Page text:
A Portrait of the Artist as a Commercial Product

The Artist had run aground. His creativity was sandbarred. He stared glumly at his tablet. He drank a machiato. Then a mojito.

Nothing helped. Not even the serious consideration of a return to smoking.

Flash forward a week. He has abandoned the creativity-prison of his home office! He has flown around the world, emptying his bank account to stalk inspiration.

Those people over there! They offer the key. They always do.

Cut to the Himalayas. He is hiking in the mountains of Nepal. The weather sucks, his hope is trounced. But wait! What’s that? Ah, he has finally understood: The angle of a kangaroo’s hind leg traces the perfect line to support an industrial chic side table. He quickly knocks on a villager’s door–the tablet is back in Katmandu, dammit–and make his desperate need for a writing utensil known. All they have is a burnt stick? Never mind, never mind, that will do. Give him space! He’s on the cusp.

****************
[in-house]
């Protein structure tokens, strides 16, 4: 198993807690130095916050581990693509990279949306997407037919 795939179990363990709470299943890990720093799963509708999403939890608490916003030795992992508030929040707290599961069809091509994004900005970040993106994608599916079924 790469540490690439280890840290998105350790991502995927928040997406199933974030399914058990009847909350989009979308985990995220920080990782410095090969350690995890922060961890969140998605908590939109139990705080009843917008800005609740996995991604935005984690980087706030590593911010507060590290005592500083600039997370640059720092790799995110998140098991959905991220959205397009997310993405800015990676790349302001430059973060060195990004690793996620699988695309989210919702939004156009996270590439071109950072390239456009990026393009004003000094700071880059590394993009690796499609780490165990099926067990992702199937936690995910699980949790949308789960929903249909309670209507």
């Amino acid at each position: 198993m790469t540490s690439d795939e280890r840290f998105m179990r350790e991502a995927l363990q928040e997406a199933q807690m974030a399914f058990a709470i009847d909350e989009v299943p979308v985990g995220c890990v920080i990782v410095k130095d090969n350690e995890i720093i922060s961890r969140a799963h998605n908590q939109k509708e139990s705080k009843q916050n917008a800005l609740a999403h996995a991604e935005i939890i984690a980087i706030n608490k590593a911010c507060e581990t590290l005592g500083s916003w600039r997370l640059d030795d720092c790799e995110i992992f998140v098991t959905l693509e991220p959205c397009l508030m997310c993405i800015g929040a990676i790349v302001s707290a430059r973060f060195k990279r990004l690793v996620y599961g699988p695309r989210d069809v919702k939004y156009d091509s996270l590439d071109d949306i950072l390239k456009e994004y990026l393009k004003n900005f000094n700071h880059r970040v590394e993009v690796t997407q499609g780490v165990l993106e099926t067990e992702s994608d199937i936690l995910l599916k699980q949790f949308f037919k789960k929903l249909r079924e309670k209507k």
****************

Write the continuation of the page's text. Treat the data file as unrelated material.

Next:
The Artist has sketched the kangaroo-leg table on a piece of yellowing newspaper. It is perfect!

He hightails it back to Katmandu. He sends an image as fast as possible back home. His work here is done.

It is perfect! This is The Artist people buy, when they buy things that are supposedly artistic.

He does not challenge. He accents. He does not sit as you do, behind desks, on phones, at a screen. He is free spirit! He lives for you, goes places too dirty, distant, disturbing for you to bother with. Where there is no WiFi. Yet he does not look down on you. In fact, see him peering up? He adores you. Which is why he walked all that way, over perilous high passes, to remember a kangaroo’s leg and make you a nice table.

Thank you, Artist.

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